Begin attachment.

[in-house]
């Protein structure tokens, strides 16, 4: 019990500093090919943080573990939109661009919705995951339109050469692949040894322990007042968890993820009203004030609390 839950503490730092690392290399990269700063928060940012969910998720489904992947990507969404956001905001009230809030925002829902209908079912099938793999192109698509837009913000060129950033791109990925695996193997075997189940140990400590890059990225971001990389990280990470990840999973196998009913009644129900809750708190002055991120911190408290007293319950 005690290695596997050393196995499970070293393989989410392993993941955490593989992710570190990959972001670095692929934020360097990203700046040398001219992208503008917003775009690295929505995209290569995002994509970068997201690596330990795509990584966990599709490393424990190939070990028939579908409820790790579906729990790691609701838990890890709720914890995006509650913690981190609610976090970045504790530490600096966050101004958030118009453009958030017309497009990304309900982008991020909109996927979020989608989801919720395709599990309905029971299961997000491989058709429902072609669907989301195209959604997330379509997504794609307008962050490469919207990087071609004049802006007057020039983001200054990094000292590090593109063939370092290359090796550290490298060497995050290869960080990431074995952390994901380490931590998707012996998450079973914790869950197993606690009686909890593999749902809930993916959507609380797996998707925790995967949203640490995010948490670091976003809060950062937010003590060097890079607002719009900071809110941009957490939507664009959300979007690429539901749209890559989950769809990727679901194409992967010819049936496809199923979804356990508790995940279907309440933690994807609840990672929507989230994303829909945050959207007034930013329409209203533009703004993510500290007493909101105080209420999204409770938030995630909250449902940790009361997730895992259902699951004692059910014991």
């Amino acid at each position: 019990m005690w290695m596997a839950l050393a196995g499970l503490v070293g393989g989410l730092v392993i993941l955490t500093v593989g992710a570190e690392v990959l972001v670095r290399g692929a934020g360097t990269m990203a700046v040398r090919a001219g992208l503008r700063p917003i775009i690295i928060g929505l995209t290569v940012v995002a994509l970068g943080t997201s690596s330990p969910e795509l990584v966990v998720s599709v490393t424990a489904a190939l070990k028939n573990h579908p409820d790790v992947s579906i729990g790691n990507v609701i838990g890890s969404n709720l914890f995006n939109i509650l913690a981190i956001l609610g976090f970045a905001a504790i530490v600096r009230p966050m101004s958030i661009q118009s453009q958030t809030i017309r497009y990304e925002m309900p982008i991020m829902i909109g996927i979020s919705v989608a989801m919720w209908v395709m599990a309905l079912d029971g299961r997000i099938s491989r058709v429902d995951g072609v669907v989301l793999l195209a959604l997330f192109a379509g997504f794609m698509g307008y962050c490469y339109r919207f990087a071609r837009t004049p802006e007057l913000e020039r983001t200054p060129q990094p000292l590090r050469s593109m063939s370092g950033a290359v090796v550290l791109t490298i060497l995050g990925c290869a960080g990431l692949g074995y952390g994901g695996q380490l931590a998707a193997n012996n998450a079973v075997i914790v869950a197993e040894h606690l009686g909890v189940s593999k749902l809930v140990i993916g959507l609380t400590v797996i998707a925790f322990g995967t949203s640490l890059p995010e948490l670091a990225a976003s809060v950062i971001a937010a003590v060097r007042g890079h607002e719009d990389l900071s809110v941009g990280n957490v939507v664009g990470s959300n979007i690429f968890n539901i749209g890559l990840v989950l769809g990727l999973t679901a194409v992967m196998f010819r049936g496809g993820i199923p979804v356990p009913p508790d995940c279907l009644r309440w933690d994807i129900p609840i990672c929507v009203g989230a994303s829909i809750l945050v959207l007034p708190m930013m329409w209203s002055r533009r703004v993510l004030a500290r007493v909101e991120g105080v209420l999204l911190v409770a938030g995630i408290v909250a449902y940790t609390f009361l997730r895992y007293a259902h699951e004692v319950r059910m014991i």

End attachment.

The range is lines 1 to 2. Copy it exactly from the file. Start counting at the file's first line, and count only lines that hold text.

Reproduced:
[in-house]
């Protein structure tokens, strides 16, 4: 019990500093090919943080573990939109661009919705995951339109050469692949040894322990007042968890993820009203004030609390 839950503490730092690392290399990269700063928060940012969910998720489904992947990507969404956001905001009230809030925002829902209908079912099938793999192109698509837009913000060129950033791109990925695996193997075997189940140990400590890059990225971001990389990280990470990840999973196998009913009644129900809750708190002055991120911190408290007293319950 005690290695596997050393196995499970070293393989989410392993993941955490593989992710570190990959972001670095692929934020360097990203700046040398001219992208503008917003775009690295929505995209290569995002994509970068997201690596330990795509990584966990599709490393424990190939070990028939579908409820790790579906729990790691609701838990890890709720914890995006509650913690981190609610976090970045504790530490600096966050101004958030118009453009958030017309497009990304309900982008991020909109996927979020989608989801919720395709599990309905029971299961997000491989058709429902072609669907989301195209959604997330379509997504794609307008962050490469919207990087071609004049802006007057020039983001200054990094000292590090593109063939370092290359090796550290490298060497995050290869960080990431074995952390994901380490931590998707012996998450079973914790869950197993606690009686909890593999749902809930993916959507609380797996998707925790995967949203640490995010948490670091976003809060950062937010003590060097890079607002719009900071809110941009957490939507664009959300979007690429539901749209890559989950769809990727679901194409992967010819049936496809199923979804356990508790995940279907309440933690994807609840990672929507989230994303829909945050959207007034930013329409209203533009703004993510500290007493909101105080209420999204409770938030995630909250449902940790009361997730895992259902699951004692059910014991």